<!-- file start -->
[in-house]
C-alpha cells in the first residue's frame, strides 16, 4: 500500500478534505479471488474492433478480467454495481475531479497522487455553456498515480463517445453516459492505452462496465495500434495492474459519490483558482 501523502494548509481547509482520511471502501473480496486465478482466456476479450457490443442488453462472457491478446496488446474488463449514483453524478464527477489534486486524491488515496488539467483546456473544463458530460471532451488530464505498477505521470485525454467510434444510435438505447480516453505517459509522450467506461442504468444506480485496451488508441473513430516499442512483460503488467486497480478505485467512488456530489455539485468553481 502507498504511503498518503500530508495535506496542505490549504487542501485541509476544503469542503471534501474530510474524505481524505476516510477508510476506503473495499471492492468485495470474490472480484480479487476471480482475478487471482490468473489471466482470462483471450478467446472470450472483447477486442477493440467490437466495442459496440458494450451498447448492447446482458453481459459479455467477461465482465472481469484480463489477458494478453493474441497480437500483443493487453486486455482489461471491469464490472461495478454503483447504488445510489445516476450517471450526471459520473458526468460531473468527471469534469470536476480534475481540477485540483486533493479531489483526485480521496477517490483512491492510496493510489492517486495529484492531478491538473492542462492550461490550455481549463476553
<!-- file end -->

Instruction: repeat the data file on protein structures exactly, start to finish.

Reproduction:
[in-house]
C-alpha cells in the first residue's frame, strides 16, 4: 500500500478534505479471488474492433478480467454495481475531479497522487455553456498515480463517445453516459492505452462496465495500434495492474459519490483558482 501523502494548509481547509482520511471502501473480496486465478482466456476479450457490443442488453462472457491478446496488446474488463449514483453524478464527477489534486486524491488515496488539467483546456473544463458530460471532451488530464505498477505521470485525454467510434444510435438505447480516453505517459509522450467506461442504468444506480485496451488508441473513430516499442512483460503488467486497480478505485467512488456530489455539485468553481 502507498504511503498518503500530508495535506496542505490549504487542501485541509476544503469542503471534501474530510474524505481524505476516510477508510476506503473495499471492492468485495470474490472480484480479487476471480482475478487471482490468473489471466482470462483471450478467446472470450472483447477486442477493440467490437466495442459496440458494450451498447448492447446482458453481459459479455467477461465482465472481469484480463489477458494478453493474441497480437500483443493487453486486455482489461471491469464490472461495478454503483447504488445510489445516476450517471450526471459520473458526468460531473468527471469534469470536476480534475481540477485540483486533493479531489483526485480521496477517490483512491492510496493510489492517486495529484492531478491538473492542462492550461490550455481549463476553